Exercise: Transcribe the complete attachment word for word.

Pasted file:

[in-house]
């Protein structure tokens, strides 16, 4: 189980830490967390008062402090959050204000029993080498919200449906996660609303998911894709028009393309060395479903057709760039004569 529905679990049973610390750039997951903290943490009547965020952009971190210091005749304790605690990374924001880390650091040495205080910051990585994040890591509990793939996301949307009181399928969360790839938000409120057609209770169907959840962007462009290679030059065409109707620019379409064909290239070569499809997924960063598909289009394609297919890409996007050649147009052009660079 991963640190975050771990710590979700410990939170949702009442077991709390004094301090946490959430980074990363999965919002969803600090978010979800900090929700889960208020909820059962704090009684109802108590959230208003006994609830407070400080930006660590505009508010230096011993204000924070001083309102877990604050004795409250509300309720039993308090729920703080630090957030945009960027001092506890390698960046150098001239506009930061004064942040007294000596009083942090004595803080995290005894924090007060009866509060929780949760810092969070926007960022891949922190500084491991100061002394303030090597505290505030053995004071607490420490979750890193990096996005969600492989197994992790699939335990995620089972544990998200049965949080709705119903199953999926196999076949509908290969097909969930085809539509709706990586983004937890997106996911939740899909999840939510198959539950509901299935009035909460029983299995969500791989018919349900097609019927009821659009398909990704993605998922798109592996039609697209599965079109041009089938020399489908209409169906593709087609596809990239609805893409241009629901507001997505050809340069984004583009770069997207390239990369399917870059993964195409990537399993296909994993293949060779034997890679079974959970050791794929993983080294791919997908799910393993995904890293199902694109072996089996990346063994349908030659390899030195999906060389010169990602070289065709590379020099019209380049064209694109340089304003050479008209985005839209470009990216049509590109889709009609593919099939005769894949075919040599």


[in-house]
């Protein structure tokens, strides 16, 4: 189980830490967390008062402090959050204000029993080498919200449906996660609303998911894709028009393309060395479903057709760039004569 529905679990049973610390750039997951903290943490009547965020952009971190210091005749304790605690990374924001880390650091040495205080910051990585994040890591509990793939996301949307009181399928969360790839938000409120057609209770169907959840962007462009290679030059065409109707620019379409064909290239070569499809997924960063598909289009394609297919890409996007050649147009052009660079 991963640190975050771990710590979700410990939170949702009442077991709390004094301090946490959430980074990363999965919002969803600090978010979800900090929700889960208020909820059962704090009684109802108590959230208003006994609830407070400080930006660590505009508010230096011993204000924070001083309102877990604050004795409250509300309720039993308090729920703080630090957030945009960027001092506890390698960046150098001239506009930061004064942040007294000596009083942090004595803080995290005894924090007060009866509060929780949760810092969070926007960022891949922190500084491991100061002394303030090597505290505030053995004071607490420490979750890193990096996005969600492989197994992790699939335990995620089972544990998200049965949080709705119903199953999926196999076949509908290969097909969930085809539509709706990586983004937890997106996911939740899909999840939510198959539950509901299935009035909460029983299995969500791989018919349900097609019927009821659009398909990704993605998922798109592996039609697209599965079109041009089938020399489908209409169906593709087609596809990239609805893409241009629901507001997505050809340069984004583009770069997207390239990369399917870059993964195409990537399993296909994993293949060779034997890679079974959970050791794929993983080294791919997908799910393993995904890293199902694109072996089996990346063994349908030659390899030195999906060389010169990602070289065709590379020099019209380049064209694109340089304003050479008209985005839209470009990216049509590109889709009609593919099939005769894949075919040599």